You should encourage them to eat when they’re hungry and keep healthy snacks on hand. Extended-release versions of stimulant medications peak about four hours after they’re taken so children may not feel hungry at lunch if they take their medication right after breakfast. Adjusting the timing of the medication may also help this.

Nausea and headaches

One common side effect of ADHD medication is nausea. This can be a problem because it can make your child feel sick and cause him or her to lose their appetite during the day. If this happens, it could affect their ability to get proper nutrition and stay healthy while taking their medication.

Another common side effect is headaches. While these may only last a few weeks once the medication starts working properly, they can be uncomfortable for your child if he or she doesn’t have pain relief. There are ways to help minimize these symptoms. One way is by having your child take their medication with food so that it won’t upset their stomachs as much as if they took it on an empty stomach.

What to do if your child is experiencing side effects

If your child is experiencing side effects from ADHD medication, it’s important to let your doctor know. Side effects can include changes in personality or mood, and you’ll want your doctor to know if this happens so they can adjust the dosage or prescribe a different drug.

Additionally, it’s important to describe when the side effects occur and how intense they are. This will help your doctor determine whether the symptoms are caused by ADHD medications or something else entirely.

What causes the side effects of ADHD medication?

The body’s reaction to them causes side effects of ADHD medications, and it’s important to understand how they work.

ADHD medications balance dopamine and norepinephrine levels, neurotransmitters in the brain that help regulate attention. The goal is to help your child focus better so he or she can learn more easily at school.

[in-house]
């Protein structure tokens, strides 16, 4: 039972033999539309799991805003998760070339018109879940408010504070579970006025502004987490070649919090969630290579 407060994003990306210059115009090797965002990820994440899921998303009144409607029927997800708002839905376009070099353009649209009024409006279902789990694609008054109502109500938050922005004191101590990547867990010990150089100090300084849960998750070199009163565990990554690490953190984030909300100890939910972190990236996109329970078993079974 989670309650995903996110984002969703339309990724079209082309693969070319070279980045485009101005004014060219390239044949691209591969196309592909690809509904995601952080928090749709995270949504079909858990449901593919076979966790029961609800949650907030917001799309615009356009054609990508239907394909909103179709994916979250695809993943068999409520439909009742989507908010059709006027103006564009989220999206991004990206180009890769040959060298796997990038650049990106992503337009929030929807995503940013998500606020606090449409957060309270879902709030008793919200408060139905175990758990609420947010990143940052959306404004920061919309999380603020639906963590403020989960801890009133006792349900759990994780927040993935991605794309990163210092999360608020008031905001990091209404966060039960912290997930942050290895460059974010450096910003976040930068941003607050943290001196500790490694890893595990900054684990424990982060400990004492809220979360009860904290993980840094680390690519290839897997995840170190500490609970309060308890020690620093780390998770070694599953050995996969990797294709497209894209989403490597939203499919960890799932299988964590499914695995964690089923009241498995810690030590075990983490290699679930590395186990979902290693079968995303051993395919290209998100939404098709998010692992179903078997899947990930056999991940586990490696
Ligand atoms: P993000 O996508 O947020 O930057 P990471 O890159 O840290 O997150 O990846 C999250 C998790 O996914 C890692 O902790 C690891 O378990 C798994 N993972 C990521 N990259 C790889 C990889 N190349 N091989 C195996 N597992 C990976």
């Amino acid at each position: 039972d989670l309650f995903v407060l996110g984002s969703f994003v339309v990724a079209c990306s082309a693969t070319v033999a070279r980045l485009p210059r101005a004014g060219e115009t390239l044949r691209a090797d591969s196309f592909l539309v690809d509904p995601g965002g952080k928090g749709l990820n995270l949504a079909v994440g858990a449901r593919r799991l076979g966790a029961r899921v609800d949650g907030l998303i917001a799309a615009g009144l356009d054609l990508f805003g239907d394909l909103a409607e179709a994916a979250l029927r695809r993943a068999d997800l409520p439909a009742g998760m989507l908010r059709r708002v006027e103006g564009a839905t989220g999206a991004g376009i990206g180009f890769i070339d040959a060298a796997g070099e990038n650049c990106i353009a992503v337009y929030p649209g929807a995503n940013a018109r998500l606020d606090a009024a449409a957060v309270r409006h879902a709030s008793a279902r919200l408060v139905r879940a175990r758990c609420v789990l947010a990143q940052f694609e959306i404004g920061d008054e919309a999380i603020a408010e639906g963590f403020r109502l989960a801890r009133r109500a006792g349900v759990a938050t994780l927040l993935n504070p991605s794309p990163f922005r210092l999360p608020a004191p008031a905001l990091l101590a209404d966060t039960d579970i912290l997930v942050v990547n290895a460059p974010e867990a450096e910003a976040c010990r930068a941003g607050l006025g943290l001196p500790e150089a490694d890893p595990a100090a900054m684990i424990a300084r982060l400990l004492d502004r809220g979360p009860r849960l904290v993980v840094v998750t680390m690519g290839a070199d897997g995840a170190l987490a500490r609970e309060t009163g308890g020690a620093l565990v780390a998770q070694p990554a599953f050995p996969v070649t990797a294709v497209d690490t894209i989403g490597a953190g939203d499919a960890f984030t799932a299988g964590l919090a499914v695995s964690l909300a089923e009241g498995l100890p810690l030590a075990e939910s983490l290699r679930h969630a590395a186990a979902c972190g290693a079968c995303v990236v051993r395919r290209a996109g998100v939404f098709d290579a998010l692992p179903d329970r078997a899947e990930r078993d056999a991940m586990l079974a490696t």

Every child responds differently to different medications. Your doctor will help you determine what works best for your child (and you may need to try a few different options). Some children might need short-acting formulas (taken every four hours), while others may do better with long-acting formulas (taken once or twice daily).

What is the ‘rebound effect’?

The rebound effect is a side effect of ADHD medication. It occurs when the medication wears off, and the child becomes irritable and aggressive. This happens because the medication leaves receptors too quickly—it’s a way for the body to fight against being altered by an outside substance.

The good news is that there are ways to avoid or reduce rebound effects. For example, you can add a smaller dose about half an hour before it’s likely to happen. This way, you’ll know what your child needs and can give them just enough medication to prevent rebound effects from occurring. You can also ensure that you’re giving your child enough medication by checking in with their doctor regularly and adjusting their dosage as needed. Rebound could also be a sign of underlying problems such as anxiety or other mood issues when the child is off their ADHD medication. This is why it’s important to regularly monitor all medication with a doctor.